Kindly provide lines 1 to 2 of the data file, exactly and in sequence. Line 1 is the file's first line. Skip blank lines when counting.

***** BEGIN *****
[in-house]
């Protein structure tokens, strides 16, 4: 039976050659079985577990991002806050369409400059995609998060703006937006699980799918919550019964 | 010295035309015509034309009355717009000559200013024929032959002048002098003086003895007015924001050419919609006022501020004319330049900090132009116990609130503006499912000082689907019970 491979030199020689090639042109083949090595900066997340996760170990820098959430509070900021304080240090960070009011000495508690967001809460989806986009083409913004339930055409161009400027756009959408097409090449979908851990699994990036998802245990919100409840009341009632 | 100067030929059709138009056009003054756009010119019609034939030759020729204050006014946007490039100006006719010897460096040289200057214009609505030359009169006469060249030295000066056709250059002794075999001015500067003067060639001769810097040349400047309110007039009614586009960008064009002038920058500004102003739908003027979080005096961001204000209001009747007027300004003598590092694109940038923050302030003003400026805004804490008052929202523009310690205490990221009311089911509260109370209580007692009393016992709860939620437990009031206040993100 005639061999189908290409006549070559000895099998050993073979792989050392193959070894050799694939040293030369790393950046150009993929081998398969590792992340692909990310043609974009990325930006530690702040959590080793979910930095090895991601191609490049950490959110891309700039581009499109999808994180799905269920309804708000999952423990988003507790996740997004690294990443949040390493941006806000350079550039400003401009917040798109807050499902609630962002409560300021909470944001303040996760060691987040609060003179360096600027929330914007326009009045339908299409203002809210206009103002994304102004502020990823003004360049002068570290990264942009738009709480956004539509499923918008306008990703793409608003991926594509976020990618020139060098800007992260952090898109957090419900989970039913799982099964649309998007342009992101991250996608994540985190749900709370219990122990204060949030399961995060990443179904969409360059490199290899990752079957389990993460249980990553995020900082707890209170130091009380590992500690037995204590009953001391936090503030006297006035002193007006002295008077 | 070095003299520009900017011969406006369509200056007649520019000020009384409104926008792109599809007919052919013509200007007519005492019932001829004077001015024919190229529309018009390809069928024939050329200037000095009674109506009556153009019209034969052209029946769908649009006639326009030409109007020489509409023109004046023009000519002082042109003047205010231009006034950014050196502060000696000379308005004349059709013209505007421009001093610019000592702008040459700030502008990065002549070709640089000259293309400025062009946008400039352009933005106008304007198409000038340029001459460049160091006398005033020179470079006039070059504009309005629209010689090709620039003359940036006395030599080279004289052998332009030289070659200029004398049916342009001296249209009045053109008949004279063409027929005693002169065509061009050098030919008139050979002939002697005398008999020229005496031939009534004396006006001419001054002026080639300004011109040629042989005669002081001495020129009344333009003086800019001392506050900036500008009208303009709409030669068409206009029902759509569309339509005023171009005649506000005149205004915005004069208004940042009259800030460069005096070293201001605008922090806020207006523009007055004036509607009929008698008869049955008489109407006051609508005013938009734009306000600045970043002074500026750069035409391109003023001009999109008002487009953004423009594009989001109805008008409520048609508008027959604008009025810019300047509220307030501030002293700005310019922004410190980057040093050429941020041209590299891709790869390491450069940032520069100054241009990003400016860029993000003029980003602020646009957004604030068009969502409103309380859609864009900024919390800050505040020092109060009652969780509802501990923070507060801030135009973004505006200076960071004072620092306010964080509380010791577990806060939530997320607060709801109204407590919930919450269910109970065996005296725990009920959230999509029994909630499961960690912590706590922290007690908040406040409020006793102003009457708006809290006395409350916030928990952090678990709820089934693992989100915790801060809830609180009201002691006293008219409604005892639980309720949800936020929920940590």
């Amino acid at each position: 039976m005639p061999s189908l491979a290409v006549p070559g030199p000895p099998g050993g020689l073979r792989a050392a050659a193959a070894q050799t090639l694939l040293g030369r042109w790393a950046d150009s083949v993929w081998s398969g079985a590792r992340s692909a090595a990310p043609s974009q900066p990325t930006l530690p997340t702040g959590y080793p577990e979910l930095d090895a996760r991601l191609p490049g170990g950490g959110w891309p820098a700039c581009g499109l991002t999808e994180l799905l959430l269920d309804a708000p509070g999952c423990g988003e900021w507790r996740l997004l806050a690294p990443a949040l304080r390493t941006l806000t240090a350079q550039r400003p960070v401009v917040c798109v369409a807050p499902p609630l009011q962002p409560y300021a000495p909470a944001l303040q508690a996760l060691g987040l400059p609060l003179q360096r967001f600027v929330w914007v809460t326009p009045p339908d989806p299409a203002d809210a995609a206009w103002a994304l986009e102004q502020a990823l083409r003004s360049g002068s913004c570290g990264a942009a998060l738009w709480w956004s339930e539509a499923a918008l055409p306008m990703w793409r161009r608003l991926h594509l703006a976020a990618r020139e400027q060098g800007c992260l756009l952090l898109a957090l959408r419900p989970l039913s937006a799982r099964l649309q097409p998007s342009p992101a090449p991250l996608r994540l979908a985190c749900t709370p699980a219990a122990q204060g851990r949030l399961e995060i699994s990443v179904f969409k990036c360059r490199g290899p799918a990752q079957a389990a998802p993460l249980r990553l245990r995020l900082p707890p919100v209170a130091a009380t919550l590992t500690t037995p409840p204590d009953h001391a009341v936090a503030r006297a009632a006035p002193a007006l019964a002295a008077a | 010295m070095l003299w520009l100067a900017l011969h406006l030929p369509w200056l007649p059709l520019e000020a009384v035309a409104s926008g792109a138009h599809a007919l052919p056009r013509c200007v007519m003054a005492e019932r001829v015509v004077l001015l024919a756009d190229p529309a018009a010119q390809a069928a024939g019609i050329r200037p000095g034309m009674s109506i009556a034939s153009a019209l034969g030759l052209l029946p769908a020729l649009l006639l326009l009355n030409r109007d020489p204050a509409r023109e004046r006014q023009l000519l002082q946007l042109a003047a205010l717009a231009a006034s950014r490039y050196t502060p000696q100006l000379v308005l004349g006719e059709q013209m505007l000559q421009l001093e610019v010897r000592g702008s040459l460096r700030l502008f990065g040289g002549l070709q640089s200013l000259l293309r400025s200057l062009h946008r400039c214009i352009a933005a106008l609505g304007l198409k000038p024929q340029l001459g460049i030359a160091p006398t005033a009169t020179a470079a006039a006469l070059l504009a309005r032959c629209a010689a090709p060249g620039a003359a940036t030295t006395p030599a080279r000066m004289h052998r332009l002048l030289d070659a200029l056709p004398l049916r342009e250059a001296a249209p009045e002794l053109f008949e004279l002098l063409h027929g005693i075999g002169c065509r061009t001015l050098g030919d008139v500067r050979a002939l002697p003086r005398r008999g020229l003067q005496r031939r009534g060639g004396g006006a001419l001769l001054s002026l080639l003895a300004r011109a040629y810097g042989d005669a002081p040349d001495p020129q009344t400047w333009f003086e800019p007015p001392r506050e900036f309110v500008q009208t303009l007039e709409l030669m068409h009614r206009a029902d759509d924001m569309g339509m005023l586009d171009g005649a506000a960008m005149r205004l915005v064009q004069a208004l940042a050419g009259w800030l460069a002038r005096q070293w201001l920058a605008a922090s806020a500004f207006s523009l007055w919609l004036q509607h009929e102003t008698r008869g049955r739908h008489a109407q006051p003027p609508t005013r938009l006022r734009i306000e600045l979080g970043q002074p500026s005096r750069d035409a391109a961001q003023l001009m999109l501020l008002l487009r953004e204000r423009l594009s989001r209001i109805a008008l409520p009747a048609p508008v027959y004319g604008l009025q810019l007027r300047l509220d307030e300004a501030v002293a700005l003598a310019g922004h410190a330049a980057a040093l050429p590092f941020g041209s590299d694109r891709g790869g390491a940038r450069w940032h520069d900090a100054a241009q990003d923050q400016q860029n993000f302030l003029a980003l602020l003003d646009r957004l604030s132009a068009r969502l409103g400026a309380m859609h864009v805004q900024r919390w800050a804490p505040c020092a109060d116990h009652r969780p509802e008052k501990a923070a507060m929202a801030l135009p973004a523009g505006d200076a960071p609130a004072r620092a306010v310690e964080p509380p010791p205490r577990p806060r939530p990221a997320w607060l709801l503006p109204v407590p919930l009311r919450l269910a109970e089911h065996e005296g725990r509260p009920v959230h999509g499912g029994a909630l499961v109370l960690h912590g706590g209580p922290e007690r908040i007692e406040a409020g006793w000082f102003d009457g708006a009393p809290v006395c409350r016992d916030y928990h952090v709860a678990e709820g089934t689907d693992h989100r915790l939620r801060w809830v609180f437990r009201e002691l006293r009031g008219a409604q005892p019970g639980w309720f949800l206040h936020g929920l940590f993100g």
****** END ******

[in-house]
């Protein structure tokens, strides 16, 4: 039976050659079985577990991002806050369409400059995609998060703006937006699980799918919550019964 | 010295035309015509034309009355717009000559200013024929032959002048002098003086003895007015924001050419919609006022501020004319330049900090132009116990609130503006499912000082689907019970 491979030199020689090639042109083949090595900066997340996760170990820098959430509070900021304080240090960070009011000495508690967001809460989806986009083409913004339930055409161009400027756009959408097409090449979908851990699994990036998802245990919100409840009341009632 | 100067030929059709138009056009003054756009010119019609034939030759020729204050006014946007490039100006006719010897460096040289200057214009609505030359009169006469060249030295000066056709250059002794075999001015500067003067060639001769810097040349400047309110007039009614586009960008064009002038920058500004102003739908003027979080005096961001204000209001009747007027300004003598590092694109940038923050302030003003400026805004804490008052929202523009310690205490990221009311089911509260109370209580007692009393016992709860939620437990009031206040993100 005639061999189908290409006549070559000895099998050993073979792989050392193959070894050799694939040293030369790393950046150009993929081998398969590792992340692909990310043609974009990325930006530690702040959590080793979910930095090895991601191609490049950490959110891309700039581009499109999808994180799905269920309804708000999952423990988003507790996740997004690294990443949040390493941006806000350079550039400003401009917040798109807050499902609630962002409560300021909470944001303040996760060691987040609060003179360096600027929330914007326009009045339908299409203002809210206009103002994304102004502020990823003004360049002068570290990264942009738009709480956004539509499923918008306008990703793409608003991926594509976020990618020139060098800007992260952090898109957090419900989970039913799982099964649309998007342009992101991250996608994540985190749900709370219990122990204060949030399961995060990443179904969409360059490199290899990752079957389990993460249980990553995020900082707890209170130091009380590992500690037995204590009953001391936090503030006297006035002193007006002295008077 | 070095003299520009900017011969406006369509200056007649520019000020009384409104926008792109599809007919052919013509200007007519005492019932001829004077001015024919190229529309018009390809069928024939050329200037000095009674109506009556153009019209034969052209029946769908649009006639326009030409109007020489509409023109004046023009000519002082042109003047205010231009006034950014050196502060000696000379308005004349059709013209505007421009001093610019000592702008040459700030502008990065002549070709640089000259293309400025062009946008400039352009933005106008304007198409000038340029001459460049160091006398005033020179470079006039070059504009309005629209010689090709620039003359940036006395030599080279004289052998332009030289070659200029004398049916342009001296249209009045053109008949004279063409027929005693002169065509061009050098030919008139050979002939002697005398008999020229005496031939009534004396006006001419001054002026080639300004011109040629042989005669002081001495020129009344333009003086800019001392506050900036500008009208303009709409030669068409206009029902759509569309339509005023171009005649506000005149205004915005004069208004940042009259800030460069005096070293201001605008922090806020207006523009007055004036509607009929008698008869049955008489109407006051609508005013938009734009306000600045970043002074500026750069035409391109003023001009999109008002487009953004423009594009989001109805008008409520048609508008027959604008009025810019300047509220307030501030002293700005310019922004410190980057040093050429941020041209590299891709790869390491450069940032520069100054241009990003400016860029993000003029980003602020646009957004604030068009969502409103309380859609864009900024919390800050505040020092109060009652969780509802501990923070507060801030135009973004505006200076960071004072620092306010964080509380010791577990806060939530997320607060709801109204407590919930919450269910109970065996005296725990009920959230999509029994909630499961960690912590706590922290007690908040406040409020006793102003009457708006809290006395409350916030928990952090678990709820089934693992989100915790801060809830609180009201002691006293008219409604005892639980309720949800936020929920940590």